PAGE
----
|9 In considering an application for the relevant planning permission, the local planning authority has considered whether to impose a restoration condition in relation to that development||A notice given by the local planning authority that it has considered whether to impose such a condition|
|10 The relevant undertaker has been consulted before grant of the relevant planning permission||A notice given by the local planning authority that the relevant undertaker has been consulted|
|11 The public was given notice of the application for the relevant planning permission||A notice given by the local planning authority which confirms that the applicant for the relevant planning permission has certified that public notification requirements, as set out in a development order, have been met|
(6) The conditions mentioned in subsection (3)(a)(ii) are—
(a) that appropriate arrangements have been made for the publication of the results of the monitoring referred to in condition 4 in the table;
(b) that a scheme is in place to provide financial or other benefit for the local area.
(7) A hydraulic fracturing consent may be issued subject to any conditions which the Secretary of State thinks appropriate.
(8) A breach of such a condition is to be treated as if it were a breach of a condition of a well consent.
4B Section 4A: supplementary provision
(1) “Associated hydraulic fracturing” means hydraulic fracturing of shale or strata encased in shale which—
(a) is carried out in connection with the use of the relevant well to search or bore for or get petroleum, and
(b) involves, or is expected to involve, the injection of—
(i) more than 1,000 cubic metres of fluid at each stage, or expected stage, of the hydraulic fracturing, or
(ii) more than 10,000 cubic metres of fluid in total.
(2) For the purposes of deciding the depth at which associated hydraulic fracturing is taking place in land—
(a) the depth of a point in land below surface level is the distance between that point and the surface of the land vertically above that point; and
(b) in determining what is the surface of the land, any building or other structure on the land, and any water covering the land, must be ignored.
(3) Subsections (1) and (2) apply for the purposes of section 4A and this section.
(4) The Secretary of State must, by regulations made by statutory instrument, specify—
(a) the descriptions of areas which are “protected groundwater source areas”, and
(b) the descriptions of areas which are “other protected areas”, for the purposes of section 4A.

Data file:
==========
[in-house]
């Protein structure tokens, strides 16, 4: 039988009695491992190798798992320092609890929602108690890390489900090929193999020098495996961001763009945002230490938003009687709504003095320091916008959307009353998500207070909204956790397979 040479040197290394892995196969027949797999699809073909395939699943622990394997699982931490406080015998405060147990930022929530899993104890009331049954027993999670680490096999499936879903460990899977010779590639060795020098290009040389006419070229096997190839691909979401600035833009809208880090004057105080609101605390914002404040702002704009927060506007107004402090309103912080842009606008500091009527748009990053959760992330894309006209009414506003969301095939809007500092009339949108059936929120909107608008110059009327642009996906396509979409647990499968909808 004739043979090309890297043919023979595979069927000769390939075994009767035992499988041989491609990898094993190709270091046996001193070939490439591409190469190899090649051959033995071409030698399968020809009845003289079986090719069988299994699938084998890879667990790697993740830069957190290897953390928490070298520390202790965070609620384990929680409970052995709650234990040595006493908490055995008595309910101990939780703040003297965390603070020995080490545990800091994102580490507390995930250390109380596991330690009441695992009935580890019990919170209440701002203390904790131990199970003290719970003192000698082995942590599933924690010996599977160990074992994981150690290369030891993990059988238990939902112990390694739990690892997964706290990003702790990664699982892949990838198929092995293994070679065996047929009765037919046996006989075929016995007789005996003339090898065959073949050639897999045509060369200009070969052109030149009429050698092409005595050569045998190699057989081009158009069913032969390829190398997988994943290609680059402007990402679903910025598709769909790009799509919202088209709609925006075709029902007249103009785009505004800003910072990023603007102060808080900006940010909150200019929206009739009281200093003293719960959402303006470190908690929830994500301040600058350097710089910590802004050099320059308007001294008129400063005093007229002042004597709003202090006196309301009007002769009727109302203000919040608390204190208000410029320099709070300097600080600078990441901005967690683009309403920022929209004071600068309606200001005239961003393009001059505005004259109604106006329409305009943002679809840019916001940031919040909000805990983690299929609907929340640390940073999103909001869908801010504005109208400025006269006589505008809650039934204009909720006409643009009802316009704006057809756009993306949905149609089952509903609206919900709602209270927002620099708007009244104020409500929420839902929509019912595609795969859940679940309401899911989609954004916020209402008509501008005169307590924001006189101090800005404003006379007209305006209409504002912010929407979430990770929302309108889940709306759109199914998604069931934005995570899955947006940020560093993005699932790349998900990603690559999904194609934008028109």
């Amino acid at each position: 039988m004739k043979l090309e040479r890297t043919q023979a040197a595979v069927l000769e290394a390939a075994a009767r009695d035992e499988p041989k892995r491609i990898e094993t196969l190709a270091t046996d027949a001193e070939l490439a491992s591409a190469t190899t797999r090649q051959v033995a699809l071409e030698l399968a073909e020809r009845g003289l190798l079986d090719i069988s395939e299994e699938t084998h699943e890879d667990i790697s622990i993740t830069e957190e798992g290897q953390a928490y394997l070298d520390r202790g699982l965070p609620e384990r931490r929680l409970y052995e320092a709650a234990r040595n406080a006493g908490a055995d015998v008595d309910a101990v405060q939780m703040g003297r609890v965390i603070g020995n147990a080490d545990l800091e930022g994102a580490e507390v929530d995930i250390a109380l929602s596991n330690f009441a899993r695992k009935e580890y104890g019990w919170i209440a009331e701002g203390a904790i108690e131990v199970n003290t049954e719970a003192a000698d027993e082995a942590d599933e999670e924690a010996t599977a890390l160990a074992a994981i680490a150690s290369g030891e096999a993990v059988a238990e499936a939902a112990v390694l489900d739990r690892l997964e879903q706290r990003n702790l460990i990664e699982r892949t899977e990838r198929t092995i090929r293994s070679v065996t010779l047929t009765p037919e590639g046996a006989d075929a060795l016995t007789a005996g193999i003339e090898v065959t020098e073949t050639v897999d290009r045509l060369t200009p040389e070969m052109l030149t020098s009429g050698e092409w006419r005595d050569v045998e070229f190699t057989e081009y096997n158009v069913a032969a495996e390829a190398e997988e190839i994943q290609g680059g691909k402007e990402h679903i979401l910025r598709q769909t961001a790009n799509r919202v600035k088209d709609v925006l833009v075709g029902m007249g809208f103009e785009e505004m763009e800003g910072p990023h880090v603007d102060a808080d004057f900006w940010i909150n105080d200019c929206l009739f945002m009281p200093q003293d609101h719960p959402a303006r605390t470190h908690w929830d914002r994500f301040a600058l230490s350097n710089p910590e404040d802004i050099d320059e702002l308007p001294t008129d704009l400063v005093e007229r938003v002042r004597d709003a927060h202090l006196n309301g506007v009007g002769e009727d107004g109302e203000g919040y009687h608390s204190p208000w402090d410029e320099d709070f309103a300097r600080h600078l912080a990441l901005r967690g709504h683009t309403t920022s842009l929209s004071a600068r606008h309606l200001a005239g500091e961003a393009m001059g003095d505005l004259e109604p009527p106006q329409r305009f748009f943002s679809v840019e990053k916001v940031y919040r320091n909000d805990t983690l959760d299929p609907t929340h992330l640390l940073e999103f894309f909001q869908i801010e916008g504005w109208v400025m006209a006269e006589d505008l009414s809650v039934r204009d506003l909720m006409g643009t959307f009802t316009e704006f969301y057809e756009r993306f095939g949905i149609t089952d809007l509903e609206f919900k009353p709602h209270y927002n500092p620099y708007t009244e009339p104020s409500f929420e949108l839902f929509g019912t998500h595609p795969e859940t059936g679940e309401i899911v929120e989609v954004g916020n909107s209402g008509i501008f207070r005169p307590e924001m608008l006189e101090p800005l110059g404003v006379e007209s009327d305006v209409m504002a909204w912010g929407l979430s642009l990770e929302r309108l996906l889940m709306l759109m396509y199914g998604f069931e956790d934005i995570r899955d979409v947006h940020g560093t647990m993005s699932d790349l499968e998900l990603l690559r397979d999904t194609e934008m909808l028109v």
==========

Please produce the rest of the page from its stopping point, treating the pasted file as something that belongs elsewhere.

(5) A statutory instrument which contains regulations under subsection (4) may not be made unless a draft of the instrument has been laid before and approved by a resolution of each House of Parliament.
(6) The Secretary of State must lay a draft of the first such regulations before each House of Parliament on or before
(7) The Secretary of State must consult—
(a) the Environment Agency before making any regulations under subsection (4)(a) in relation to England;
(b) the Natural Resources Body for Wales before making any regulations under subsection (4)(a) in relation to Wales.
(8) These expressions have the meanings given—
“development order” has the meaning given in section 59 of the Town and Country Planning Act 1990;
“environmental permit” means a permit granted under regulation 13 of the Environmental Permitting (England and Wales) Regulations 2010;
“hydraulic fracturing consent” has the meaning given in subsection (1)(b);
“licensee” means the holder of the onshore licence for England or Wales;
“local planning authority” means—
(a) the planning authority to which the application for the relevant planning permission was made (unless the Secretary of State or Welsh Ministers are responsible for determining the application), or
(b) the Secretary of State or Welsh Ministers (if responsible for determining the application);
“onshore licence for England or Wales” means a licence granted under section 3 which authorises a person to search or bore for or get petroleum in those parts of the landward area (within the meaning of the Petroleum Licensing (Exploration and Production) (Landward Areas) Regulations 2014) that are in England or Wales or are beneath waters (other than waters adjacent to Scotland);
“relevant environmental regulator” means—
(a) the Environment Agency, if the relevant well is situated in England, or
(b) the Natural Resources Body for Wales, if the relevant well is situated in Wales;
“relevant planning permission” means planning permission to be granted, or granted, in respect of development which includes the relevant well;
“relevant undertaker” means the water undertaker or sewerage undertaker in whose area of appointment the relevant well is located;
“relevant well” means the well to which a well consent relates; “well consent” means a consent in writing of the Secretary of State to the commencement of drilling of a well.
(9) The power of the Secretary of State to make regulations under section 4 includes power to make such amendments of the definition of “onshore licence for England or Wales” in this section as the Secretary of State considers appropriate in consequence of any other exercise of the power under section 4.
(10) The Secretary of State may, by regulations made by statutory instrument—
(a) make such amendments of column 2 of the table in section 4A as the Secretary of State considers appropriate, and
(b) make such other amendments of section 4A or this section as the Secretary of State considers appropriate in consequence of provision made under paragraph (a).
(11) A statutory instrument which contains regulations under subsection (10) may not be made unless a draft of the instrument has been laid before and approved by a resolution of each House of Parliament.””
21C: Clause 48, page 54, line 26, after “37” insert “and section (Onshore hydraulic fracturing: safeguards)”
21D: In the Title, line 13, leave out from “provision” to “geothermal” in line 14 and insert “about onshore petroleum and”